Happy Thanksgiving! I’ve been thinking a lot lately about how when we stop to think about what we’re grateful for, our thoughts tend to automatically turn to those who don’t have those things. When I am grateful for a warm house as the weather gets colder, I think of those who don’t have heat or even a home. When I am grateful for my health, family or employment, I can’t help but feel for those who are struggling in those areas. I think that’s why Thanksgiving and Christmas are so intertwined for many of us – there’s almost a seamless transition from giving thanks to giving gifts.
At the beginning of October, I heard the following sermon on helping the poor by Jeffrey R. Holland during the LDS General Conference and was moved to loud, ugly-cry-sobbing tears as he reminded us that, “the great Redeemer has issued no more persistent call than for us to join Him in lifting this burden from the people.”
“In our day, the restored Church of Jesus Christ had not yet seen its first anniversary when the Lord commanded the members to ‘look to the poor and … needy, and administer to their relief that they shall not suffer.’ (Doctrine and Covenants 38:35) Note the imperative tone of that passage—’they shall not suffer.’ That is language God uses when He means business.”
Without specifying exactly how we should go about helping the poor, he urged us to “do what we can.” I thought about what I could do and we discussed as a family ways we could do more. But for the rest of the month I kept remembering this talk and I became very aware of how often I indulge myself just because I think I deserve it.
You know that conversation you have in your mind as you pull up to the drive-thru? “It’s been a long day and I’ve worked so hard. I totally deserve this Oreo Blizzard, Lime Rickey or Costa Vida mango chicken salad.” I know it’s not terrible to treat myself once in a while, but lately I’ve noticed a pattern of overindulgence.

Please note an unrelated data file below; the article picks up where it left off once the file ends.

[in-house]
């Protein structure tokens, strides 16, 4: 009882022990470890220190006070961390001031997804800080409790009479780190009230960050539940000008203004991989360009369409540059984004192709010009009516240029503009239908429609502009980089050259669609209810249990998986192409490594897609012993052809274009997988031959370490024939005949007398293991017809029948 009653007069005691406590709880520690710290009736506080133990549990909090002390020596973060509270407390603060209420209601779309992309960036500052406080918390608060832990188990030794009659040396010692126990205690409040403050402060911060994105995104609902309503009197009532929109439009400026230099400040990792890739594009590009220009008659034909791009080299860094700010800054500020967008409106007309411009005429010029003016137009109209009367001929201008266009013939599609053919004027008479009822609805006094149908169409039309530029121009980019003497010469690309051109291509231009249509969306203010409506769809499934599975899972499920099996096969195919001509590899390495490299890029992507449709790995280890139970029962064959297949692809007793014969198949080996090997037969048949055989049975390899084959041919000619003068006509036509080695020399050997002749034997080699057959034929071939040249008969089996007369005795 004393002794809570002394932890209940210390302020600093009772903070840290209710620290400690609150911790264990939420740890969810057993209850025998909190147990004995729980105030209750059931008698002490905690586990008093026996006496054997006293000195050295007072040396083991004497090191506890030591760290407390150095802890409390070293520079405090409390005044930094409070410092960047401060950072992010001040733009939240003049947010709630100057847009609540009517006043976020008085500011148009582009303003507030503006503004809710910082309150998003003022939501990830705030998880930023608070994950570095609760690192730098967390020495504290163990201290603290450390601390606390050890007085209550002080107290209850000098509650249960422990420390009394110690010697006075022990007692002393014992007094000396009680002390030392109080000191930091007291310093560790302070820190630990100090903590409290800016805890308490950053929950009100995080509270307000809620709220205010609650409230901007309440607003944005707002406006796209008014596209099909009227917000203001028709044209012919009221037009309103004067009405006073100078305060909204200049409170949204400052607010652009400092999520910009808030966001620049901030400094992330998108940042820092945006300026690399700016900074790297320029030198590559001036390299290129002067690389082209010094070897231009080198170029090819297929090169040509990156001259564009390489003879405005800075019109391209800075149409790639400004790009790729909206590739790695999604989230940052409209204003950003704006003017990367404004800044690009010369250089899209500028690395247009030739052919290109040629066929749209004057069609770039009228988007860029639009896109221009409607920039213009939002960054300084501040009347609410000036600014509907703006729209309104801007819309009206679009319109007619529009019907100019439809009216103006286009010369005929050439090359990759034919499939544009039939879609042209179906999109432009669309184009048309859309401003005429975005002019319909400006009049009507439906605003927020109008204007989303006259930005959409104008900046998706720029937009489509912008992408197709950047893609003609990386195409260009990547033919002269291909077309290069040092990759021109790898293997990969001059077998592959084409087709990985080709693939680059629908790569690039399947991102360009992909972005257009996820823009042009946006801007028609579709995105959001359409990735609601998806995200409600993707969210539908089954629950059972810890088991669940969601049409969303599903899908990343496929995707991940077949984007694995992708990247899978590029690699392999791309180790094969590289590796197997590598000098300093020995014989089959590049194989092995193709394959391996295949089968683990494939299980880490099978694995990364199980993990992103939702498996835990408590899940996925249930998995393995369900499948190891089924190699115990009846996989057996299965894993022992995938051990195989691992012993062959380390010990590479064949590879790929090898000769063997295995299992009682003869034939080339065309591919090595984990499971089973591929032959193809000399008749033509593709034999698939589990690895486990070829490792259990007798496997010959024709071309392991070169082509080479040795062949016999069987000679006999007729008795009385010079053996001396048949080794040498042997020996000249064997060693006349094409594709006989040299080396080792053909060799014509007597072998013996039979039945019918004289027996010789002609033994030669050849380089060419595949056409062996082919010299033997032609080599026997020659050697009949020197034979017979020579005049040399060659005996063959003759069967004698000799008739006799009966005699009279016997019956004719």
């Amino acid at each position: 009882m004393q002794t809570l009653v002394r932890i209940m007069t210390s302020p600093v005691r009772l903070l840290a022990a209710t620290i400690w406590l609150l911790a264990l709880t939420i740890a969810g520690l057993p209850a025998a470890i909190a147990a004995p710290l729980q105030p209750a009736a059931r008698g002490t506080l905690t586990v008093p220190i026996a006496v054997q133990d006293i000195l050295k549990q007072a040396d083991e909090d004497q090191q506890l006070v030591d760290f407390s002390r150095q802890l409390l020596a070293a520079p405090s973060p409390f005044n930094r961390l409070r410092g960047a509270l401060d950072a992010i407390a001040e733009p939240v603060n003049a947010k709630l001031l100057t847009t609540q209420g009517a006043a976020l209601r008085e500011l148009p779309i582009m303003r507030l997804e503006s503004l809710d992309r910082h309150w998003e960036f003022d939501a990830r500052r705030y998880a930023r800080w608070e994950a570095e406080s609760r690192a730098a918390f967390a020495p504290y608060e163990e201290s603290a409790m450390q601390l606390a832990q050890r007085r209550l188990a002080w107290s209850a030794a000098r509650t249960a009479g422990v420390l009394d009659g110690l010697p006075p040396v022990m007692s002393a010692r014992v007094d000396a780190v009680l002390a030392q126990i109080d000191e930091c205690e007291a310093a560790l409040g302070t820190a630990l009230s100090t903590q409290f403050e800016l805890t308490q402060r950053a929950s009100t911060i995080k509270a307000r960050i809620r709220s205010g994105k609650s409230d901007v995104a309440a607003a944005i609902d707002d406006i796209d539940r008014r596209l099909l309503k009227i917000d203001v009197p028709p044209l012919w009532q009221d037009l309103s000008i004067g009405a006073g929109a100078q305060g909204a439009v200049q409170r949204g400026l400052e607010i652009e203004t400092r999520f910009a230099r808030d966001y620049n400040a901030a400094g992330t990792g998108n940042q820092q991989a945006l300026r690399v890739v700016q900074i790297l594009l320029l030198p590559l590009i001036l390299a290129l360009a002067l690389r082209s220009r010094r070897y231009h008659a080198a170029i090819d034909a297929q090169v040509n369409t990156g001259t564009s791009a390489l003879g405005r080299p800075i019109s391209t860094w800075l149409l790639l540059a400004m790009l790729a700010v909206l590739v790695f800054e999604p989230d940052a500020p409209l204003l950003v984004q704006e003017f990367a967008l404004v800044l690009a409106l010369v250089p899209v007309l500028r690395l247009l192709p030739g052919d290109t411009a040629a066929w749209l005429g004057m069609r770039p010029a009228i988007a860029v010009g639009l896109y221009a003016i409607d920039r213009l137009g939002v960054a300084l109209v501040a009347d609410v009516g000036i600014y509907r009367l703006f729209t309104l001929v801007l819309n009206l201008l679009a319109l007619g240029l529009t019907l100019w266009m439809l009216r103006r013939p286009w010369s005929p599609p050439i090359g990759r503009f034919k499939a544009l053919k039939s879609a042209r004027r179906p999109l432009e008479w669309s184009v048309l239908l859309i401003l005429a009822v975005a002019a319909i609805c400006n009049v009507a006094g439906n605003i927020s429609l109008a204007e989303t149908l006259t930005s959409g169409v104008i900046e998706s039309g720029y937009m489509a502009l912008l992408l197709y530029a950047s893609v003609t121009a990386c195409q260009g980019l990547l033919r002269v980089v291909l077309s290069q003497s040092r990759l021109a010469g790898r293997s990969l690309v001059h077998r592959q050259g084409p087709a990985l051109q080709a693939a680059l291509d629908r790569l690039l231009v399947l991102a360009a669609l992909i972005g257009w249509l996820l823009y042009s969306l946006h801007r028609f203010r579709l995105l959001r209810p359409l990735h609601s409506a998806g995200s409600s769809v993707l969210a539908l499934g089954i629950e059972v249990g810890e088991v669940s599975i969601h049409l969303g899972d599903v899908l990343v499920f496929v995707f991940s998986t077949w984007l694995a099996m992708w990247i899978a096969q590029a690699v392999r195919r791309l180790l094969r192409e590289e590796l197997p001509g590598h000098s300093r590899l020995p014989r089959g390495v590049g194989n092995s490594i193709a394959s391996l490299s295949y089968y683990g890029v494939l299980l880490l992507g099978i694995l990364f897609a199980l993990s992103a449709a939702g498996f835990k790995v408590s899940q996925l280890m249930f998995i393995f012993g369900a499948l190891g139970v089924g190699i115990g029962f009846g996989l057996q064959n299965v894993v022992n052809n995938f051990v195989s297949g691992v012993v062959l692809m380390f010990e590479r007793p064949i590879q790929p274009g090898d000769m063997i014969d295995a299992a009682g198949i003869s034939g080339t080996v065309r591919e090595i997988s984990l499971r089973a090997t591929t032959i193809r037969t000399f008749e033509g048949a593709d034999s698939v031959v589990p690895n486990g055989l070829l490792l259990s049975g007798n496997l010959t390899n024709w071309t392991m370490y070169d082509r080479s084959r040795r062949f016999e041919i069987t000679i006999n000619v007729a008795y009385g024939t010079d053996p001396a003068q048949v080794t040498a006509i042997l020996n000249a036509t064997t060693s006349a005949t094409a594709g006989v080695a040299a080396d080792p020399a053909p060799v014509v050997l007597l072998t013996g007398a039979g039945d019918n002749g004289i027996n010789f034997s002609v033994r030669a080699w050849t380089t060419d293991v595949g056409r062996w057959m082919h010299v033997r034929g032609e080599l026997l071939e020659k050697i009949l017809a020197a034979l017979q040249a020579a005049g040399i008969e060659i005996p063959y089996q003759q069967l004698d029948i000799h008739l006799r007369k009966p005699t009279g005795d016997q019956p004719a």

Same goes for weeknights when making dinner for the family seems impossible, especially with a drive thru Little Caesar’s Pizza a few blocks away. Or weekends when going out to eat is the date night activity of choice almost every week. After a combined nine years of grad school-induced frugality, we feel entitled to treat ourselves once in a while, but we haven’t really been trying to think of less expensive alternatives.
Mormons observe Fast Sunday once a month by fasting for 24 hours and then donating what they would have spent on food to the church specifically to distribute to the less fortunate. As I thought about what I could do this month to express my gratitude, practice some restraint, and find my own way to give to those who don’t have the luxury to indulge, I decided to have my own “fast” for the month of November. I would avoid eating out at restaurants and donate the money I saved to the food bank.
As I thought about how I would pull it off, I realized it all came down to planning.The first Saturday of the month, I prepared by making nine freezer meals to have on hand for those crazy (or lazy) nights I would usually be tempted to get pizza. I planned dates for us that wouldn’t require eating out. I thought ahead and packed a lunch if I knew I wouldn’t be home in time. And I stopped telling myself I deserved a treat for every little thing I accomplished.
Full disclosure: I did eat out twice this month – once with some friends since the get-together had been planned for several weeks, and once for a family party to celebrate my brother-in-law’s Iron Man finish. Both worthy exceptions to my otherwise restaurant-free month, I thought.
I was amazed that it wasn’t nearly as hard as I thought it would be. And I was even more amazed to discover just how much money I saved. Plus, as an unintended but not surprising bonus, I lost five pounds this month, although judging from the number of pies I just made, I might gain them all back today.